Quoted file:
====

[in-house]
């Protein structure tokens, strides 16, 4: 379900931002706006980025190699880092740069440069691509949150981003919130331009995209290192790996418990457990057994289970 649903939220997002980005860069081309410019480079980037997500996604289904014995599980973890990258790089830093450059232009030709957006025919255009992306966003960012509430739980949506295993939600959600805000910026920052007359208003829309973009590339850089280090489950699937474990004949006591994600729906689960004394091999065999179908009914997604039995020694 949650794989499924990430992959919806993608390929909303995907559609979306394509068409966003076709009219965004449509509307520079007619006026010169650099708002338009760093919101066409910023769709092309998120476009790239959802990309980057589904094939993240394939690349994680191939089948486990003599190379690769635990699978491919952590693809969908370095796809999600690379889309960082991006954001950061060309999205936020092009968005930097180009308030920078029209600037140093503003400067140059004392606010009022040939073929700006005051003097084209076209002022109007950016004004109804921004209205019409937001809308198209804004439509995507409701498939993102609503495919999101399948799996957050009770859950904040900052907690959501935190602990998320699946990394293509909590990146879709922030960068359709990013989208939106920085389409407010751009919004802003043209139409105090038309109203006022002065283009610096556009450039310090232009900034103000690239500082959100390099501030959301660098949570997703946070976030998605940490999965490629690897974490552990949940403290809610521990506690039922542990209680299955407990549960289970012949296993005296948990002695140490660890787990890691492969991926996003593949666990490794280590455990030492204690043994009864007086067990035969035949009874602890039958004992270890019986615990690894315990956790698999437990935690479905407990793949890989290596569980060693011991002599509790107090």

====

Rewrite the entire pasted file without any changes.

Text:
[in-house]
């Protein structure tokens, strides 16, 4: 379900931002706006980025190699880092740069440069691509949150981003919130331009995209290192790996418990457990057994289970 649903939220997002980005860069081309410019480079980037997500996604289904014995599980973890990258790089830093450059232009030709957006025919255009992306966003960012509430739980949506295993939600959600805000910026920052007359208003829309973009590339850089280090489950699937474990004949006591994600729906689960004394091999065999179908009914997604039995020694 949650794989499924990430992959919806993608390929909303995907559609979306394509068409966003076709009219965004449509509307520079007619006026010169650099708002338009760093919101066409910023769709092309998120476009790239959802990309980057589904094939993240394939690349994680191939089948486990003599190379690769635990699978491919952590693809969908370095796809999600690379889309960082991006954001950061060309999205936020092009968005930097180009308030920078029209600037140093503003400067140059004392606010009022040939073929700006005051003097084209076209002022109007950016004004109804921004209205019409937001809308198209804004439509995507409701498939993102609503495919999101399948799996957050009770859950904040900052907690959501935190602990998320699946990394293509909590990146879709922030960068359709990013989208939106920085389409407010751009919004802003043209139409105090038309109203006022002065283009610096556009450039310090232009900034103000690239500082959100390099501030959301660098949570997703946070976030998605940490999965490629690897974490552990949940403290809610521990506690039922542990209680299955407990549960289970012949296993005296948990002695140490660890787990890691492969991926996003593949666990490794280590455990030492204690043994009864007086067990035969035949009874602890039958004992270890019986615990690894315990956790698999437990935690479905407990793949890989290596569980060693011991002599509790107090």